So, I’ve been thinking about my summer reading. I am prone to compiling huge lists of reading and doing for the summer. I somehow think that I have 36 hours in the day in addition to being more productive, all evidence to the contrary.
Last summer I read a lot of books, which was great. I also got into a regular blogging habit. This summer I am trying to keep up the blogging, the reading, and add more making. Oh, and pie, and lounging with my family. You can see that I am perhaps a bit too ambitious in my plans. However, here’s what I’ve read since June 10th, which was graduation day.
Feathers, by Jacqueline Woodson. I was looking for another book by her for my YA Literature class. I’m keeping HUSH, but might drop Brown Girl Dreaming. Feathers is an interesting story, very short, probably too young for the group, and doesn’t fit in with the other titles, but could make for some good discussion.
Interdicsiplinary Curriculum: Design and Implementation by Heidi Hayes Jacobs. I am part of an interdisciplinary task force that is beginning at my school. This is our summer read. Lots of great info and some solid examples. Also, helpful ways to think about curriculum. Another ASCD winner.
The Golden Compass (It’s Dark Materials #1) by Philip Pullman. I had not read this before and decided it needed to rectify that situation. I enjoyed the book, but have to say that I did not love it. The story is just getting started by the last third of the book. There are two more books in the series; I’m curious as to what happens, but maybe not curious enough.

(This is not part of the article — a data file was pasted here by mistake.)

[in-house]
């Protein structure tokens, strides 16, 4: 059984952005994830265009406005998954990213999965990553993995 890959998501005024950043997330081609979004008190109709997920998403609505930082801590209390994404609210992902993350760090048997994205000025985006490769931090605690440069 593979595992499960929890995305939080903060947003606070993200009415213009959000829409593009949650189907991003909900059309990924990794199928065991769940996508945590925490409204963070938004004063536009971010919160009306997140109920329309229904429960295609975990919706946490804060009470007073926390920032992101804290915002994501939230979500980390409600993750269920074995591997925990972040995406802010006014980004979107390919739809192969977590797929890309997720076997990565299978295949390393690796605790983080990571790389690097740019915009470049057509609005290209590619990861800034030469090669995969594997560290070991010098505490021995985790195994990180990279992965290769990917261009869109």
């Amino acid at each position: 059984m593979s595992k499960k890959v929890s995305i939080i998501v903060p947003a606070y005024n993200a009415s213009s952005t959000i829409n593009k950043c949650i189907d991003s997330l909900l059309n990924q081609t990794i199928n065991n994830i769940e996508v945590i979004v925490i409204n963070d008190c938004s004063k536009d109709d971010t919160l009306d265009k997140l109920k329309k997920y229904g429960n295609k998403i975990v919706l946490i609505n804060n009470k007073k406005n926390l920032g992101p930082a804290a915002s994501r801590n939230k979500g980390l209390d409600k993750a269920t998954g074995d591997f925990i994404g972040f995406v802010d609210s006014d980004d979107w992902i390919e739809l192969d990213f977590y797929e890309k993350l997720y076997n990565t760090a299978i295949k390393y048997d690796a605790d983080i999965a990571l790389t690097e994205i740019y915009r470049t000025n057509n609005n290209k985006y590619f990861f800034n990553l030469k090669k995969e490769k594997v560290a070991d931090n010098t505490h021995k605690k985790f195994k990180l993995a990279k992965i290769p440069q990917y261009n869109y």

Mosquitoland by David Arnold. I got this at a sidewalk sale for a great deal at my local indy children’s book store. I think I also had read about it on some list or other. Had some thoughtful things to say about mental health and families. It did not fall into a perfect ending.
March, Book One by John Lewis, Andrew Aydin, and Nate Powell. Graphic novel by congressman and civil rights activist John Lewis about his early life. I can’t wait to read book 2. Book 3 comes out tomorrow. I missed him when he was in Philly at Amalgam Comics for a reading. That will teach me not to check if the event requires tickets.
The Outsiders by S. E. Hinton. I don’t know why I had not read this book either. I can see why it’s a classic. My daughter and I both read it while we were on a family trip. I think it would be a great one to pair with something contemporary that deals with racism.
Zero to Maker: Learn (Just Enough) to Make (Just About) Anything by David Lang. Make: magazine publishes a lot of maker guides and resources. I enjoyed David Lang’s story of becoming a maker. Towards the end it got to be more about the business options, which is not as interesting to me. However, reading about how he found his way to a community, knowledge, and a new mindset about making was interesting.
The Nest by Cynthia D’Aprix Sweeney. The cover intrigued me and there was a positive comment on the back from Jami Attenberg, author of The Middlesteins, which I really liked. This was an interesting story of a family of four grown siblings. A good page turned where I wanted to know what happened. A neat, though not necessarily predictable, ending.
And, I have been trying to get through Gilead by Marilynne Robinson. The writing is lovely, and I am finding lots to ponder in the narrative. Yet, I can neither make progress nor keep reading for any length of time. Ugh!
I have a few other school/education titles in the cue along with books that I will be teaching next year. However, I think that I can give myself another week to read non-school books. I need to find a title or two that I can’t put down. Has anyone read Homegoing by Yaa Giasi, or Two Years, Eight Months, and Twenty-Eight Nights by Salman Rushdie or H is for Hawk by Helen Macdonald?
Any other suggestions?